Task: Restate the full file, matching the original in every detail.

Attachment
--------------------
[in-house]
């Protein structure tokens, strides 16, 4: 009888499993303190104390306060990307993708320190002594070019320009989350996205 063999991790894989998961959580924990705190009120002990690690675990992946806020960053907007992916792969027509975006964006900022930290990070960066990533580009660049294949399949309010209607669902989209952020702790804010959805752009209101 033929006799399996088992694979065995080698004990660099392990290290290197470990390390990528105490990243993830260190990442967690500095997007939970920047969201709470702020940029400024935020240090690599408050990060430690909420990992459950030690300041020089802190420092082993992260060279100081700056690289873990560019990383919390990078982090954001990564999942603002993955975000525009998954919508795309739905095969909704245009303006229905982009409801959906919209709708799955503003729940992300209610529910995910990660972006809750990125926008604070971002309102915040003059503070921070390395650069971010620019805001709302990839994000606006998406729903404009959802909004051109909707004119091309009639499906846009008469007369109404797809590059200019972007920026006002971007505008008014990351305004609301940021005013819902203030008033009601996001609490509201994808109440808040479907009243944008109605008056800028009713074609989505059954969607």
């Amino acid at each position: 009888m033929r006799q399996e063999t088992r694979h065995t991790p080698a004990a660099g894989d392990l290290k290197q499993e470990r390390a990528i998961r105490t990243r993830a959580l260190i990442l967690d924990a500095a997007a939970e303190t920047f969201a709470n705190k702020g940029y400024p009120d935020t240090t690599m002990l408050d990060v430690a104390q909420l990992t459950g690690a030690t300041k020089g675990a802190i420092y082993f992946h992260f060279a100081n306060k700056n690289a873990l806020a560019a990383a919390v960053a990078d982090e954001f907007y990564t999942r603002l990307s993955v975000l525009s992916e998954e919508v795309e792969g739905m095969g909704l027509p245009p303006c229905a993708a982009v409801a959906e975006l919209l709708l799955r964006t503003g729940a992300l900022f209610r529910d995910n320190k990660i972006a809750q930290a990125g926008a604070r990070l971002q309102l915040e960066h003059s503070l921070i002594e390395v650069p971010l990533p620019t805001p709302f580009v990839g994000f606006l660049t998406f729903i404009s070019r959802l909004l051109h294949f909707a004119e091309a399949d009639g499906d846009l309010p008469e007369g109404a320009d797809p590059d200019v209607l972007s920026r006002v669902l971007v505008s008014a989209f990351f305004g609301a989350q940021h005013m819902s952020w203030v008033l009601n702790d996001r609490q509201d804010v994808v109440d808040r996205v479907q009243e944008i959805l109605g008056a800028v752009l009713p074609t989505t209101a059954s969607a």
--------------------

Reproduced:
[in-house]
């Protein structure tokens, strides 16, 4: 009888499993303190104390306060990307993708320190002594070019320009989350996205 063999991790894989998961959580924990705190009120002990690690675990992946806020960053907007992916792969027509975006964006900022930290990070960066990533580009660049294949399949309010209607669902989209952020702790804010959805752009209101 033929006799399996088992694979065995080698004990660099392990290290290197470990390390990528105490990243993830260190990442967690500095997007939970920047969201709470702020940029400024935020240090690599408050990060430690909420990992459950030690300041020089802190420092082993992260060279100081700056690289873990560019990383919390990078982090954001990564999942603002993955975000525009998954919508795309739905095969909704245009303006229905982009409801959906919209709708799955503003729940992300209610529910995910990660972006809750990125926008604070971002309102915040003059503070921070390395650069971010620019805001709302990839994000606006998406729903404009959802909004051109909707004119091309009639499906846009008469007369109404797809590059200019972007920026006002971007505008008014990351305004609301940021005013819902203030008033009601996001609490509201994808109440808040479907009243944008109605008056800028009713074609989505059954969607």
């Amino acid at each position: 009888m033929r006799q399996e063999t088992r694979h065995t991790p080698a004990a660099g894989d392990l290290k290197q499993e470990r390390a990528i998961r105490t990243r993830a959580l260190i990442l967690d924990a500095a997007a939970e303190t920047f969201a709470n705190k702020g940029y400024p009120d935020t240090t690599m002990l408050d990060v430690a104390q909420l990992t459950g690690a030690t300041k020089g675990a802190i420092y082993f992946h992260f060279a100081n306060k700056n690289a873990l806020a560019a990383a919390v960053a990078d982090e954001f907007y990564t999942r603002l990307s993955v975000l525009s992916e998954e919508v795309e792969g739905m095969g909704l027509p245009p303006c229905a993708a982009v409801a959906e975006l919209l709708l799955r964006t503003g729940a992300l900022f209610r529910d995910n320190k990660i972006a809750q930290a990125g926008a604070r990070l971002q309102l915040e960066h003059s503070l921070i002594e390395v650069p971010l990533p620019t805001p709302f580009v990839g994000f606006l660049t998406f729903i404009s070019r959802l909004l051109h294949f909707a004119e091309a399949d009639g499906d846009l309010p008469e007369g109404a320009d797809p590059d200019v209607l972007s920026r006002v669902l971007v505008s008014a989209f990351f305004g609301a989350q940021h005013m819902s952020w203030v008033l009601n702790d996001r609490q509201d804010v994808v109440d808040r996205v479907q009243e944008i959805l109605g008056a800028v752009l009713p074609t989505t209101a059954s969607a």